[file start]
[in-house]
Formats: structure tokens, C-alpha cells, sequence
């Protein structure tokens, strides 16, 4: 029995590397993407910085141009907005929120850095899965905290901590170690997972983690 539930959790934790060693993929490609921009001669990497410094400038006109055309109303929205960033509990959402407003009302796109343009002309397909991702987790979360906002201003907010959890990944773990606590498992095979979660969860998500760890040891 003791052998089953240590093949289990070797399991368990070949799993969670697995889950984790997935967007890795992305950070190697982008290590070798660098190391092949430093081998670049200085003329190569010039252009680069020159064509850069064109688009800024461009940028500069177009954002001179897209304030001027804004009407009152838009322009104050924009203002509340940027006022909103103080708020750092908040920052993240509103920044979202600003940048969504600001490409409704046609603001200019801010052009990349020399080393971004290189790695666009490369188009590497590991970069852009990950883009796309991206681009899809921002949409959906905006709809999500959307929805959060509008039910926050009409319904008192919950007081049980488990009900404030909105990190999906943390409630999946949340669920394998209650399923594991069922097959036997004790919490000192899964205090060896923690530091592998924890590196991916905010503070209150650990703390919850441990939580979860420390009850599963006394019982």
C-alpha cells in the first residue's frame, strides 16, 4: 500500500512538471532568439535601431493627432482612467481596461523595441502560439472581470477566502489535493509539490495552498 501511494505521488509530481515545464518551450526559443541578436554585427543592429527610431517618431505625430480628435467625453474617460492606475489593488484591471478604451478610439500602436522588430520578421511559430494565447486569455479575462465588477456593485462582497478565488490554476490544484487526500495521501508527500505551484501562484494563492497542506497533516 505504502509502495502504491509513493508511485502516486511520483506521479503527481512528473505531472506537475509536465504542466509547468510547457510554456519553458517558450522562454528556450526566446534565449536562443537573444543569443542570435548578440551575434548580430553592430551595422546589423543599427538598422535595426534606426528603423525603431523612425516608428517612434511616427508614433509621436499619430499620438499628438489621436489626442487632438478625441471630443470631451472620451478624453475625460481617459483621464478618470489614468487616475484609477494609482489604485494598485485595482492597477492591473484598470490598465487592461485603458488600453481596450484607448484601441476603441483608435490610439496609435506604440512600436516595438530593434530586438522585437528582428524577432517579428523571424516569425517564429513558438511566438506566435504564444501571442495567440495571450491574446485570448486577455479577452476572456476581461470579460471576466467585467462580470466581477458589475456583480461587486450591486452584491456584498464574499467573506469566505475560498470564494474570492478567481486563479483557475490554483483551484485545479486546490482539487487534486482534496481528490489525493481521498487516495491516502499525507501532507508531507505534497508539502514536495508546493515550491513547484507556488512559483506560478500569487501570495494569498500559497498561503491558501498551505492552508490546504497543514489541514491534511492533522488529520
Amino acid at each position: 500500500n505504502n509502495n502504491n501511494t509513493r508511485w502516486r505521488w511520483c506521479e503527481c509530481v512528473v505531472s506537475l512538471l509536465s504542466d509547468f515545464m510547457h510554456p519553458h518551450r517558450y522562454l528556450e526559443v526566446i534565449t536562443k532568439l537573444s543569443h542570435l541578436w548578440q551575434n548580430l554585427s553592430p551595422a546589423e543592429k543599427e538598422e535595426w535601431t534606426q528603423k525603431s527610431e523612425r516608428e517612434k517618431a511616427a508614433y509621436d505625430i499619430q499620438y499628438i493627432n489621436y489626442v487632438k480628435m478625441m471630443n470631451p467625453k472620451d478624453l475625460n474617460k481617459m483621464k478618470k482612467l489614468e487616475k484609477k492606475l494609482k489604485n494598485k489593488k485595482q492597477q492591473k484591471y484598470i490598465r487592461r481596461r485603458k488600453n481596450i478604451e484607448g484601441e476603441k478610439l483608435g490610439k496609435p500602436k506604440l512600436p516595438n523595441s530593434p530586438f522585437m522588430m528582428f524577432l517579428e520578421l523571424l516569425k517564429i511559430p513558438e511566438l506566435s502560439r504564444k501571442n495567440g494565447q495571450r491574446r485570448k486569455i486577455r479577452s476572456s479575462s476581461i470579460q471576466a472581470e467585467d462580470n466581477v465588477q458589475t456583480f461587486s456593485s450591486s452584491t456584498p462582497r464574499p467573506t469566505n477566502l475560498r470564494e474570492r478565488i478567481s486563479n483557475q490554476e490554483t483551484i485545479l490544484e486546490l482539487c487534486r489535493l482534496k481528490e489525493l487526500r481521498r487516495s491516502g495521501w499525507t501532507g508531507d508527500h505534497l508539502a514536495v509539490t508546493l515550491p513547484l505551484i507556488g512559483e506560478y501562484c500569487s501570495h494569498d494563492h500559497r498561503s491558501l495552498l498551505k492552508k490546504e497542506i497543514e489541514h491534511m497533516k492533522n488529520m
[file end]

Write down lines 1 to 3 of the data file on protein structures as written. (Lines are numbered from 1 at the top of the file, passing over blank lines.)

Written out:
[in-house]
Formats: structure tokens, C-alpha cells, sequence
């Protein structure tokens, strides 16, 4: 029995590397993407910085141009907005929120850095899965905290901590170690997972983690 539930959790934790060693993929490609921009001669990497410094400038006109055309109303929205960033509990959402407003009302796109343009002309397909991702987790979360906002201003907010959890990944773990606590498992095979979660969860998500760890040891 003791052998089953240590093949289990070797399991368990070949799993969670697995889950984790997935967007890795992305950070190697982008290590070798660098190391092949430093081998670049200085003329190569010039252009680069020159064509850069064109688009800024461009940028500069177009954002001179897209304030001027804004009407009152838009322009104050924009203002509340940027006022909103103080708020750092908040920052993240509103920044979202600003940048969504600001490409409704046609603001200019801010052009990349020399080393971004290189790695666009490369188009590497590991970069852009990950883009796309991206681009899809921002949409959906905006709809999500959307929805959060509008039910926050009409319904008192919950007081049980488990009900404030909105990190999906943390409630999946949340669920394998209650399923594991069922097959036997004790919490000192899964205090060896923690530091592998924890590196991916905010503070209150650990703390919850441990939580979860420390009850599963006394019982």